The girl I had originally seen had been a slave, and what I had taken to be the jewelry at her throat had been a badge of servitude. Another such badge was a brand concealed by her clothing. The latter marked her as a slave, and the former identified her master. One might change one's collar, but not one's brand. I had not seen the girl since the first day. I wondered what had become of her, but I did not inquire. One of the first lessons I was taught on Gor was that concern for a slave was out of place. I decided to wait. I did learn, casually from a Scribe, not Torm, that slaves were not permitted to impart instruction to a free man, since it would place him in their debt, and nothing was owed to a slave. If it was in my power, I resolved to do what I could to abolish what seemed to me a degrading condition. I once talked to my father about the matter, and he merely said that there were many things on Gor worse than the lot of slavery, particularly that of a Tower Slave.

Without warning, with blinding speed, the bronze headed spear flew toward my breast, the heavy shaft blurred like a comet's tail behind it. I twisted, and the blade cut my tunic cleanly, creasing the skin with a line of blood as sharp as a razor. It sunk eight inches into the heavy wooden beams behind me. Had it struck me with that force, it would have passed through my body.

'He's fast enough,' said the man who had cast the spear. 'I shall accept him.'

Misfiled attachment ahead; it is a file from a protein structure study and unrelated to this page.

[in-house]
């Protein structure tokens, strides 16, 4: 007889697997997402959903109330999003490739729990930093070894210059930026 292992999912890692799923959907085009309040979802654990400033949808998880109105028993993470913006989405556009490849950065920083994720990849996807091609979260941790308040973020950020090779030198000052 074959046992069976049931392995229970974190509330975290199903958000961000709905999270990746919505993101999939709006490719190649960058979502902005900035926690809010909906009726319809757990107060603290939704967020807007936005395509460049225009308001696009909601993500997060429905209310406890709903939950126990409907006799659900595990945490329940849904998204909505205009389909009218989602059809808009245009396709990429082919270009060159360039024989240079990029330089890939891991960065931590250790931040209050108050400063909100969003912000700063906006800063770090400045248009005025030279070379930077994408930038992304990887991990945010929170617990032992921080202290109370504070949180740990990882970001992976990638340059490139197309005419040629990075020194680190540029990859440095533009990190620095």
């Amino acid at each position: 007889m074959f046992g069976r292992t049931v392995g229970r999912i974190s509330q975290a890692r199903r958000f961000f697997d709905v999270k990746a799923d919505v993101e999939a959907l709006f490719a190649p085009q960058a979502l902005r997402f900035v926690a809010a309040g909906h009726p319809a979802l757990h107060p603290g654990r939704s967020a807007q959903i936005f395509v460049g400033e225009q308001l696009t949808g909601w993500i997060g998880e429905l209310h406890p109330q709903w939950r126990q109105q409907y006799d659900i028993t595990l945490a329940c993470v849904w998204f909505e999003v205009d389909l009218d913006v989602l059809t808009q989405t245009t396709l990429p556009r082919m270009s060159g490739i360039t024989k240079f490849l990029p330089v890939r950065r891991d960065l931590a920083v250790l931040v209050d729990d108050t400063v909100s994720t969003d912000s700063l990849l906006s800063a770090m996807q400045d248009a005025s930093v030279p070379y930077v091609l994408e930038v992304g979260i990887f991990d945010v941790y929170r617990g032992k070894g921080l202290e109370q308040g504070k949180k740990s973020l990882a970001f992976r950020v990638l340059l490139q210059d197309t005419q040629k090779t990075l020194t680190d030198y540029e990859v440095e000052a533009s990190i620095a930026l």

This was my introduction to my instructor in arms, whose name was also Tarl. I shall call him the Older Tarl. He was a blond Viking giant of a man, a bearded fellow with a cheerful, craggy face and fierce blue eyes, who strode about as though he owned the earth on which he stood. His whole body, his carriage, the holding of his head bespoke the warrior, a man who knew his weapons and, on the simple world of Gor, knew that he could kill almost any man who might stand against him. If there was one outstanding impression I gathered of the Older Tarl in that first terrifying meeting, it was that he was a proud man, not arrogant, but proud, and rightfully so. I would come to know this skilled, powerful, proud man well.

Indeed, the largest part of my education was to be in arms, mostly training in the spear and sword. The spear seemed light to me because of the gravity, and I soon developed a dexterity in casting it with considerable force and accuracy. I could penetrate a shield at close distance, and I managed to develop a skill sufficient to hurl it through a thrown hoop about the size of a dinner plate at twenty yards. I was also forced to learn to throw the spear with my left hand.

Once I objected.

'What if you are wounded in the right arm?' demanded the Older Tarl. 'What will you do then?'

'Run?' suggested Torm, who occasionally observed these practice sessions.

'No!' cried the Older Tarl. 'You must stand and be slain like a warrior!'

Torm tucked a scroll, which he had been pretending to read, under his arm. He wiped his nose sagely on the sleeve of his blue robe. 'Is that rational?' he asked.

The Older Tarl seized a spear, and Torm, lifting his robes, hastily departed the training area.